Articles


Get Our Newsletter!
Monthly specials, new products, hard-to-find parts.
Your Email Address:

Vanagon Articles, Resources & Tips > Articles  > Automatic Transmission Cooler

Automatic Transmission Cooler

As parts go obsolete and businessís search for solutions, itís great when advances in technology from the intervening 20 years can be incorporated in designs of replacement products. Foreign Auto Supplyís new automatic transmission coolers offer a prime example. Stock transmission coolers utilized engine coolant run in proximity to automatic transmission fluid, risking harmful fluid mixing and requiring expensive coolant hoses. Currently available external transmission coolers have their own pitfalls, being bulky and utilizing external lines and fittings that are prone to leaking and all of which is prone to impact from road debris. The Heat Sink is a compact, efficient solution that provides superior cooling. Automatic transmission fluid runs through the various passages to the cooling panels with four times the surface area of the stock cooler. The part tucks up above the transmission mount where the stock cooler was mounted.

Keep in mind that these transmissions do not require significant cooling. 84 and older models did not even use a cooler on this same transmission. And this same transmission (automatic section only) is also the one that was used in 87 to 92 Jettaís, again with no cooler. The stock cooler actually runs warm coolant through it. Testing of new cooler, with fluid temp gauge attached, shows improved temperature both while run under heavy load and while vehicle is running but not in motion. With higher horsepower engines, there is more need for cooling transmission fluid so this product would be particularly recommended in those applications. This cooler has been tested by well-respected German Transaxles of America and has gotten a thumbs up from them.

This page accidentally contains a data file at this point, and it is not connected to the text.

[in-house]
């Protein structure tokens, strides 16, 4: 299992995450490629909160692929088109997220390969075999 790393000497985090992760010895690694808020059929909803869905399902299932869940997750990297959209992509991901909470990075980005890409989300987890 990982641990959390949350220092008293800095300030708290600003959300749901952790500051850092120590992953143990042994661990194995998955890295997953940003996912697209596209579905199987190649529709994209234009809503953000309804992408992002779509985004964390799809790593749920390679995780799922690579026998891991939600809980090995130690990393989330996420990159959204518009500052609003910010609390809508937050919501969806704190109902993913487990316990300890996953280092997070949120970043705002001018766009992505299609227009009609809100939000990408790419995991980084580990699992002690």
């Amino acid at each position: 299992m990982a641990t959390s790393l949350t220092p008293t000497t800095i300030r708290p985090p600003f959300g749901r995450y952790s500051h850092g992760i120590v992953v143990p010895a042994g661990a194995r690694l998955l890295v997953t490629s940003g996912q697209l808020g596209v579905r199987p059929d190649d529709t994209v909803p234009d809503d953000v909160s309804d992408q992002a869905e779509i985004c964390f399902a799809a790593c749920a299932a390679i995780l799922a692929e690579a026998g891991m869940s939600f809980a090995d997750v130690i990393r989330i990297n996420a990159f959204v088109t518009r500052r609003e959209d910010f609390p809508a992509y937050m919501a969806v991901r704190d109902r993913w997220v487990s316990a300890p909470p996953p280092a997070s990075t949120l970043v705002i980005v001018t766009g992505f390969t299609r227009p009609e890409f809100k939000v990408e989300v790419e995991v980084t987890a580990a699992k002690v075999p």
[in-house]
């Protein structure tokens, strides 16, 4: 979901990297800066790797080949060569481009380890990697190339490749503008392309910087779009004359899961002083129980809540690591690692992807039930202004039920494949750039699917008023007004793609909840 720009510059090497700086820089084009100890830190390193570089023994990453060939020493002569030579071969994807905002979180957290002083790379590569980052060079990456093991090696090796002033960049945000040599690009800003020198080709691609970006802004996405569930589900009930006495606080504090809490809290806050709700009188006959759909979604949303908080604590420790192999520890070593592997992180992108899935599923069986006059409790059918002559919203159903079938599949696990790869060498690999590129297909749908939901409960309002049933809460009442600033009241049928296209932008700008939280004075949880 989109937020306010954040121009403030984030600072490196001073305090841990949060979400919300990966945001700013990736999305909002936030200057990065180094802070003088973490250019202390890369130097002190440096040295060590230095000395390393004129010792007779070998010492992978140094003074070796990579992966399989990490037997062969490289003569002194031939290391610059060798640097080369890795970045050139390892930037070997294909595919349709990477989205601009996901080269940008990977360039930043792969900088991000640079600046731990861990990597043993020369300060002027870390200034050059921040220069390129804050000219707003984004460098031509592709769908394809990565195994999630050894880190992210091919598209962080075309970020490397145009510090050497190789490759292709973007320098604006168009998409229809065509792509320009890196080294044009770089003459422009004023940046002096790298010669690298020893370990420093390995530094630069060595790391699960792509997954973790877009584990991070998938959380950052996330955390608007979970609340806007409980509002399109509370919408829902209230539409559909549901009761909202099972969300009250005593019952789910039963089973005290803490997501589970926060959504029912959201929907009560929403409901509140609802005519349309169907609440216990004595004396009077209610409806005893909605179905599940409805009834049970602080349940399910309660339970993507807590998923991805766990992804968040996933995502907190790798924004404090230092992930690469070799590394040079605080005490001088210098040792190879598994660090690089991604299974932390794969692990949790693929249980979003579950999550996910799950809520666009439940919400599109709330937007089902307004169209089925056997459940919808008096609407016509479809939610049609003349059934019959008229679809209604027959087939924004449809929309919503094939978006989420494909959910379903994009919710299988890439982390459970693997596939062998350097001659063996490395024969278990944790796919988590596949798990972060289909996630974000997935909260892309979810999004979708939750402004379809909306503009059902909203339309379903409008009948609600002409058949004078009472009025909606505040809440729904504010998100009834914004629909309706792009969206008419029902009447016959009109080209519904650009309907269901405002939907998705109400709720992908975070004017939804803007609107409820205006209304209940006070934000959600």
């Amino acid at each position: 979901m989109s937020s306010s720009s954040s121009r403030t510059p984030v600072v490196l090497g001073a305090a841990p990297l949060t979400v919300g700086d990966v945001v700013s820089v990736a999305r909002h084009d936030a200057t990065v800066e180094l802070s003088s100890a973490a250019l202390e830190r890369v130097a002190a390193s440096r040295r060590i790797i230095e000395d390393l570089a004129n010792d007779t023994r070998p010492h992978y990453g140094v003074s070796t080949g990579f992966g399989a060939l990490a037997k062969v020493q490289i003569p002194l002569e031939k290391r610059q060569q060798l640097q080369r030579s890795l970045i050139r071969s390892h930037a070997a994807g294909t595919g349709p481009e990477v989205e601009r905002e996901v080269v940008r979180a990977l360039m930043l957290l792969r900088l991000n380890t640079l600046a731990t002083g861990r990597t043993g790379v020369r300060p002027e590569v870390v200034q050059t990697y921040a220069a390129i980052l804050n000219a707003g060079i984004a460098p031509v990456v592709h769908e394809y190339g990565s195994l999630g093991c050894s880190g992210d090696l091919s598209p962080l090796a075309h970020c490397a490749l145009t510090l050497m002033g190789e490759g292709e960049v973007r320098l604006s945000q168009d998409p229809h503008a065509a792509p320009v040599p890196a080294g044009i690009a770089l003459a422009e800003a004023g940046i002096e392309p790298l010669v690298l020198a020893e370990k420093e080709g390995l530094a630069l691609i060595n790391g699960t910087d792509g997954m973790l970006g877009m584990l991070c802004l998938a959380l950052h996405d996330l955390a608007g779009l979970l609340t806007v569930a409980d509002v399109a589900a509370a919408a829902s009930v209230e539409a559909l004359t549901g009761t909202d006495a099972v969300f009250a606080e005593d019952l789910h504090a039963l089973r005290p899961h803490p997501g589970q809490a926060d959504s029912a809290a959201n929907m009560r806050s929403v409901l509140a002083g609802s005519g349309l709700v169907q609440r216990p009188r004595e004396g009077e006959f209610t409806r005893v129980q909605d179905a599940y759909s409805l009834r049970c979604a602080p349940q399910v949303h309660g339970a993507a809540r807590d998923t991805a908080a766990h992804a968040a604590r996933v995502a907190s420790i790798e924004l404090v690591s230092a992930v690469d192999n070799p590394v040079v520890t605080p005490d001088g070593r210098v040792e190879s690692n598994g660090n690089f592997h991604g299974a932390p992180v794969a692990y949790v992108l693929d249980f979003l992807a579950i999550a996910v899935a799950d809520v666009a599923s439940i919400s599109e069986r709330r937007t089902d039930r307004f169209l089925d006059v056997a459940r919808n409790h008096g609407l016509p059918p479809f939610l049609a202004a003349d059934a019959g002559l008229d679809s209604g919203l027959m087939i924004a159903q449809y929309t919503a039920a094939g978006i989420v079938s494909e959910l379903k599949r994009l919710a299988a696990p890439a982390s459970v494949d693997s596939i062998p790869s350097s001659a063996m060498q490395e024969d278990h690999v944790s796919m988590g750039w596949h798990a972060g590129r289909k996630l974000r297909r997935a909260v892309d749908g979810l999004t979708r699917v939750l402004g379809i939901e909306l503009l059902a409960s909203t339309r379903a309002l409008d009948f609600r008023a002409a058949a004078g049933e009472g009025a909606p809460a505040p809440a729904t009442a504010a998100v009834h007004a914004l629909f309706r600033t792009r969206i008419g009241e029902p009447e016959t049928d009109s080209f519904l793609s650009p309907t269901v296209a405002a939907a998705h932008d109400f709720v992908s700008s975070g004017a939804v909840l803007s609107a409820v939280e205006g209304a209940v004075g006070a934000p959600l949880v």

The new cooler includes a hose union, offering a quick solution to hook the two coolant hoses together with no additional work or expense. To purchase this way, you just purchase the cooler. However, we do suggest considering eliminating these extra unnecessary hoses but there are some different options depending on year of van and how deep you want to get into the cooling system. First, you will need to identify which hose configuration you have. For one of the hoses, all 86 and newer models have the 3 way hose 025.121.062F that starts at the thermostat housing, travels over the transmission and attaches to one of the long pipes that heads to the radiator, and has the branch that goes to the cooler. For the second hose, typically 86 models have a coolant firewall junction 251.121.438A with an extra outlet with just standard hose run to the cooler. 87 to 91 models will usually have a branch off the hose that goes from the tower 251.121.438B to the other long plastic pipe N.902.873.03 .

In the first case (86 and some 87 models) we recommend purchasing 025.121.062E and 251.121.438B to complete the conversion. Cooler Kit option A

In the second case (mid year 87 to 91 models) we recommend 025.121.062E and N.902.873.03.SIL . Cooler Kit option B

Now if you are purchasing a hose kit at the same time as converting the transmission cooler you would order the cooler by itself and the manual transmission version of the hose kit (I know, a bit confusing, but you are eliminating the automatic element of the hose kit)(Exception is 86 Automatic as you will need the manual hose kit but will also need the 251.121.438B)

As such we offer it below in three options.
1 Cooler
2 Cooler Kit option A
3 Cooler Kit option B


print